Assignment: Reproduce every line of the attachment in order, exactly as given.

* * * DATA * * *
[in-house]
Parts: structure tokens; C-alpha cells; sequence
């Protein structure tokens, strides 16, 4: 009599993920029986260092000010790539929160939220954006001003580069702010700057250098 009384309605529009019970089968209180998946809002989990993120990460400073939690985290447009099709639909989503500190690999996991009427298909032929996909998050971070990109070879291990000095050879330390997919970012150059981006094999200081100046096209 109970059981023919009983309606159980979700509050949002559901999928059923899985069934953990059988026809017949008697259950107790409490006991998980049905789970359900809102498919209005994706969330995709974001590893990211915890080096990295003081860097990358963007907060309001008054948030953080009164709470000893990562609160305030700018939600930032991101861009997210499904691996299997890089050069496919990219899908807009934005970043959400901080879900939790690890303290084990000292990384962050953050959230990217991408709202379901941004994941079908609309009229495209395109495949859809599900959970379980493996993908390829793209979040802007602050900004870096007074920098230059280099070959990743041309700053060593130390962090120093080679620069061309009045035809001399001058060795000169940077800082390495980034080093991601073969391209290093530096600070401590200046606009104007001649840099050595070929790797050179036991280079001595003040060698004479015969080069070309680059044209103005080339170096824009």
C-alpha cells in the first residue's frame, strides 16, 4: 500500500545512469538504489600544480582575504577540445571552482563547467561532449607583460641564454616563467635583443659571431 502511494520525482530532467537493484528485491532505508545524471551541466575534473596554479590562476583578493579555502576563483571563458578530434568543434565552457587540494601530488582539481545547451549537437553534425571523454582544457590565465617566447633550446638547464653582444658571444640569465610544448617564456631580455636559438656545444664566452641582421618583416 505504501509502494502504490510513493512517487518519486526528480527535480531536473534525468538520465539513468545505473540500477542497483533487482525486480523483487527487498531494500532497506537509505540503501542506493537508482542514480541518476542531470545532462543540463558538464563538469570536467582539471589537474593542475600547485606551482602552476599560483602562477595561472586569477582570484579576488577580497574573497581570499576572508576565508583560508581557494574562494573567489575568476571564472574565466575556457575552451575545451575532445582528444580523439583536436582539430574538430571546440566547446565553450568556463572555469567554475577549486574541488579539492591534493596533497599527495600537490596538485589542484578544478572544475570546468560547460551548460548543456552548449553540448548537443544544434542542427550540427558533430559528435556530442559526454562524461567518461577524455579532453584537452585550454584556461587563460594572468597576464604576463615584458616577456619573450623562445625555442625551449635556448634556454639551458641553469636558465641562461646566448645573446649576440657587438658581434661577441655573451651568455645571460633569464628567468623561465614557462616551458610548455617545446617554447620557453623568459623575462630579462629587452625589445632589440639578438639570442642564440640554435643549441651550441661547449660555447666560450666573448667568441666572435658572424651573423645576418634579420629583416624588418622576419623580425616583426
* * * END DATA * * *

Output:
[in-house]
Parts: structure tokens; C-alpha cells; sequence
């Protein structure tokens, strides 16, 4: 009599993920029986260092000010790539929160939220954006001003580069702010700057250098 009384309605529009019970089968209180998946809002989990993120990460400073939690985290447009099709639909989503500190690999996991009427298909032929996909998050971070990109070879291990000095050879330390997919970012150059981006094999200081100046096209 109970059981023919009983309606159980979700509050949002559901999928059923899985069934953990059988026809017949008697259950107790409490006991998980049905789970359900809102498919209005994706969330995709974001590893990211915890080096990295003081860097990358963007907060309001008054948030953080009164709470000893990562609160305030700018939600930032991101861009997210499904691996299997890089050069496919990219899908807009934005970043959400901080879900939790690890303290084990000292990384962050953050959230990217991408709202379901941004994941079908609309009229495209395109495949859809599900959970379980493996993908390829793209979040802007602050900004870096007074920098230059280099070959990743041309700053060593130390962090120093080679620069061309009045035809001399001058060795000169940077800082390495980034080093991601073969391209290093530096600070401590200046606009104007001649840099050595070929790797050179036991280079001595003040060698004479015969080069070309680059044209103005080339170096824009």
C-alpha cells in the first residue's frame, strides 16, 4: 500500500545512469538504489600544480582575504577540445571552482563547467561532449607583460641564454616563467635583443659571431 502511494520525482530532467537493484528485491532505508545524471551541466575534473596554479590562476583578493579555502576563483571563458578530434568543434565552457587540494601530488582539481545547451549537437553534425571523454582544457590565465617566447633550446638547464653582444658571444640569465610544448617564456631580455636559438656545444664566452641582421618583416 505504501509502494502504490510513493512517487518519486526528480527535480531536473534525468538520465539513468545505473540500477542497483533487482525486480523483487527487498531494500532497506537509505540503501542506493537508482542514480541518476542531470545532462543540463558538464563538469570536467582539471589537474593542475600547485606551482602552476599560483602562477595561472586569477582570484579576488577580497574573497581570499576572508576565508583560508581557494574562494573567489575568476571564472574565466575556457575552451575545451575532445582528444580523439583536436582539430574538430571546440566547446565553450568556463572555469567554475577549486574541488579539492591534493596533497599527495600537490596538485589542484578544478572544475570546468560547460551548460548543456552548449553540448548537443544544434542542427550540427558533430559528435556530442559526454562524461567518461577524455579532453584537452585550454584556461587563460594572468597576464604576463615584458616577456619573450623562445625555442625551449635556448634556454639551458641553469636558465641562461646566448645573446649576440657587438658581434661577441655573451651568455645571460633569464628567468623561465614557462616551458610548455617545446617554447620557453623568459623575462630579462629587452625589445632589440639578438639570442642564440640554435643549441651550441661547449660555447666560450666573448667568441666572435658572424651573423645576418634579420629583416624588418622576419623580425616583426